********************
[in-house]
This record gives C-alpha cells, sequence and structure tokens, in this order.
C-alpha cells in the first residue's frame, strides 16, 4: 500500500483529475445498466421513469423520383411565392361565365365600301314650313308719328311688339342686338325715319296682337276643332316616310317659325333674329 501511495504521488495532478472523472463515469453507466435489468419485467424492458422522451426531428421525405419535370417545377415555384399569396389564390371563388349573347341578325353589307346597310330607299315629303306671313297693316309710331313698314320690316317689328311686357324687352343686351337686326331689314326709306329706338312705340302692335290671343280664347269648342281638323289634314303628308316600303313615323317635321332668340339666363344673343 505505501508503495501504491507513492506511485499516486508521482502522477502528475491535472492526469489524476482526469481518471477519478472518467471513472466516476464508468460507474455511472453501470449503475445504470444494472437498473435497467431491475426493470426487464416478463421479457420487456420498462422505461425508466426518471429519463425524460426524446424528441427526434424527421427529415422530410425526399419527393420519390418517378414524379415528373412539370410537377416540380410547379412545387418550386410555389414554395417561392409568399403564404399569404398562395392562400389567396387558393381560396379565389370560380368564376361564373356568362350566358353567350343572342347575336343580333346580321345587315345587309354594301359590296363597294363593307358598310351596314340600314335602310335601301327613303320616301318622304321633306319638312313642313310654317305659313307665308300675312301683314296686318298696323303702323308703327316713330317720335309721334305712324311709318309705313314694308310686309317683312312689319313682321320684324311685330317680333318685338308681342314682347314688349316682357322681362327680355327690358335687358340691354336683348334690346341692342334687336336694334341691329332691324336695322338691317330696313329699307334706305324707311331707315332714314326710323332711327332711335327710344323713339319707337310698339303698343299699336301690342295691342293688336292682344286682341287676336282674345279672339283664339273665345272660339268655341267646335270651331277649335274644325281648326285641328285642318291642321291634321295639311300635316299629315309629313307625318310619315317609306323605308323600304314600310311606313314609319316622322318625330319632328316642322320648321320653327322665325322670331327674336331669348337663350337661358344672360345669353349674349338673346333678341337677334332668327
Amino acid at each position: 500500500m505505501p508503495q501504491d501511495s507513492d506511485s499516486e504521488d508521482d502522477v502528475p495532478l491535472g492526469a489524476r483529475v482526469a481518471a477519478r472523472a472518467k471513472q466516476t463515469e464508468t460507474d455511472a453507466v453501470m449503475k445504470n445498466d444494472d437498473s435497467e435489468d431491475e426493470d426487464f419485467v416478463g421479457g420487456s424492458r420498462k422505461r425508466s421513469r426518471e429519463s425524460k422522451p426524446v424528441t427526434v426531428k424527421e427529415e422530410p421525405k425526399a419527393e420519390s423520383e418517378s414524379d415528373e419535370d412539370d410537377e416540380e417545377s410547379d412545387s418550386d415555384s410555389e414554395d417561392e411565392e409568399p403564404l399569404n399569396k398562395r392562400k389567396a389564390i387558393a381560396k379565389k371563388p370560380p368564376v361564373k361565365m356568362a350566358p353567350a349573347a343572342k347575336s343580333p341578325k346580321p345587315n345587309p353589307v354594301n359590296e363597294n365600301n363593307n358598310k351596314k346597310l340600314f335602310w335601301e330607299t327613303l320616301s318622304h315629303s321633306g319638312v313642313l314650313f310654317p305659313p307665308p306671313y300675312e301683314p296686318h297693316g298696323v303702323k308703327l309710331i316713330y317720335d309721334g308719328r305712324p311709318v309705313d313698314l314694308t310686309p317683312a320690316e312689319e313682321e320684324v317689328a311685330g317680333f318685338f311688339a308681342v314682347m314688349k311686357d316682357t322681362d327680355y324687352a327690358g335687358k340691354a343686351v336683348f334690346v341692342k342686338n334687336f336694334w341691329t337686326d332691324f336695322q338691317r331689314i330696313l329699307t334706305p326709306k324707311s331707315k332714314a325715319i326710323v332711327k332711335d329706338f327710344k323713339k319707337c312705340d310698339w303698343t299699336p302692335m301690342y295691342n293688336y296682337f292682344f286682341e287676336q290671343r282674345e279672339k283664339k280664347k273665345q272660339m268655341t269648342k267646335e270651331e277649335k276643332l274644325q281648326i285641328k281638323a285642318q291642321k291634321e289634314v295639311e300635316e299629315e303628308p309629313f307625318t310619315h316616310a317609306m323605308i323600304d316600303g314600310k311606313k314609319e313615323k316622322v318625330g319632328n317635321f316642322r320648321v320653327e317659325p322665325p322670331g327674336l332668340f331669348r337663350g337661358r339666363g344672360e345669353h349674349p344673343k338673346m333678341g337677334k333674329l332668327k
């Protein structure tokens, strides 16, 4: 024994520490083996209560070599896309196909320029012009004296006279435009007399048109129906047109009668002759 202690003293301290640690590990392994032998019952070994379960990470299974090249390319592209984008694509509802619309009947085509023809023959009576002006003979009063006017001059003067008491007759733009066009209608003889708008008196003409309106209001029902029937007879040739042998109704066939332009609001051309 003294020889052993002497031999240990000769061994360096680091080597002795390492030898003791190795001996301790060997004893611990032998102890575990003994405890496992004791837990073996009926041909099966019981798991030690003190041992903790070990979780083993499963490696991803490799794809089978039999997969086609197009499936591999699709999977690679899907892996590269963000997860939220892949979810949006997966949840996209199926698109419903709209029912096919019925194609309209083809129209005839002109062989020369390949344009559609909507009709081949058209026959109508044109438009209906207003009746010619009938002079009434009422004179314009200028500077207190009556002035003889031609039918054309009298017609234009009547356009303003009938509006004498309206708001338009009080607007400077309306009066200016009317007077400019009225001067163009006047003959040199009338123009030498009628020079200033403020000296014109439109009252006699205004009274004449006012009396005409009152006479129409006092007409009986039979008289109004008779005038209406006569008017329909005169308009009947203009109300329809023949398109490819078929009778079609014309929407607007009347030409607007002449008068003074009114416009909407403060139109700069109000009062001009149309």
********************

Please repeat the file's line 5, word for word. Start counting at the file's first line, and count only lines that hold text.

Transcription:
């Protein structure tokens, strides 16, 4: 024994520490083996209560070599896309196909320029012009004296006279435009007399048109129906047109009668002759 202690003293301290640690590990392994032998019952070994379960990470299974090249390319592209984008694509509802619309009947085509023809023959009576002006003979009063006017001059003067008491007759733009066009209608003889708008008196003409309106209001029902029937007879040739042998109704066939332009609001051309 003294020889052993002497031999240990000769061994360096680091080597002795390492030898003791190795001996301790060997004893611990032998102890575990003994405890496992004791837990073996009926041909099966019981798991030690003190041992903790070990979780083993499963490696991803490799794809089978039999997969086609197009499936591999699709999977690679899907892996590269963000997860939220892949979810949006997966949840996209199926698109419903709209029912096919019925194609309209083809129209005839002109062989020369390949344009559609909507009709081949058209026959109508044109438009209906207003009746010619009938002079009434009422004179314009200028500077207190009556002035003889031609039918054309009298017609234009009547356009303003009938509006004498309206708001338009009080607007400077309306009066200016009317007077400019009225001067163009006047003959040199009338123009030498009628020079200033403020000296014109439109009252006699205004009274004449006012009396005409009152006479129409006092007409009986039979008289109004008779005038209406006569008017329909005169308009009947203009109300329809023949398109490819078929009778079609014309929407607007009347030409607007002449008068003074009114416009909407403060139109700069109000009062001009149309």